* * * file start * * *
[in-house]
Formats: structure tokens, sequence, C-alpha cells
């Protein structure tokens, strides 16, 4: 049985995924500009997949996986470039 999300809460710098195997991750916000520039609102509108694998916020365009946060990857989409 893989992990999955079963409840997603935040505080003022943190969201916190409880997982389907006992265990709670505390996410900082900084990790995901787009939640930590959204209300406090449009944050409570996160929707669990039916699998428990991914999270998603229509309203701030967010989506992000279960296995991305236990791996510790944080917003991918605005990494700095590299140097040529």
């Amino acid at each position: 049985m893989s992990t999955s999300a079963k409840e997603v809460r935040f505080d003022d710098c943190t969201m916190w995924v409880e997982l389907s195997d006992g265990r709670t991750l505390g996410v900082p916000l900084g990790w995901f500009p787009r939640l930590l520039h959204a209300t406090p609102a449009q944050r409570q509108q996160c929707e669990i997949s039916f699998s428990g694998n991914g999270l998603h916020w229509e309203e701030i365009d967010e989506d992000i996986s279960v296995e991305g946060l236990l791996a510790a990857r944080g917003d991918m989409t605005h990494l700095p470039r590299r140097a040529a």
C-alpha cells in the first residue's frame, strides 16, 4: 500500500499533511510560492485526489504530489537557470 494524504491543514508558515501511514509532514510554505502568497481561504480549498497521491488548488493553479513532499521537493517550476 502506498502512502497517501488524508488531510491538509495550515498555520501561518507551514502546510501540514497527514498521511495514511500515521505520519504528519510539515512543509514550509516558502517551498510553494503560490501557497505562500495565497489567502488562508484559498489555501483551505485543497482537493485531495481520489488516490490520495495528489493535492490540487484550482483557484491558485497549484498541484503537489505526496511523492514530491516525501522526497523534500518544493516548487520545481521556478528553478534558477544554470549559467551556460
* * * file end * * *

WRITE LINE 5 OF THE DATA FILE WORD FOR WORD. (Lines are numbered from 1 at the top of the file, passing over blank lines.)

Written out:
C-alpha cells in the first residue's frame, strides 16, 4: 500500500499533511510560492485526489504530489537557470 494524504491543514508558515501511514509532514510554505502568497481561504480549498497521491488548488493553479513532499521537493517550476 502506498502512502497517501488524508488531510491538509495550515498555520501561518507551514502546510501540514497527514498521511495514511500515521505520519504528519510539515512543509514550509516558502517551498510553494503560490501557497505562500495565497489567502488562508484559498489555501483551505485543497482537493485531495481520489488516490490520495495528489493535492490540487484550482483557484491558485497549484498541484503537489505526496511523492514530491516525501522526497523534500518544493516548487520545481521556478528553478534558477544554470549559467551556460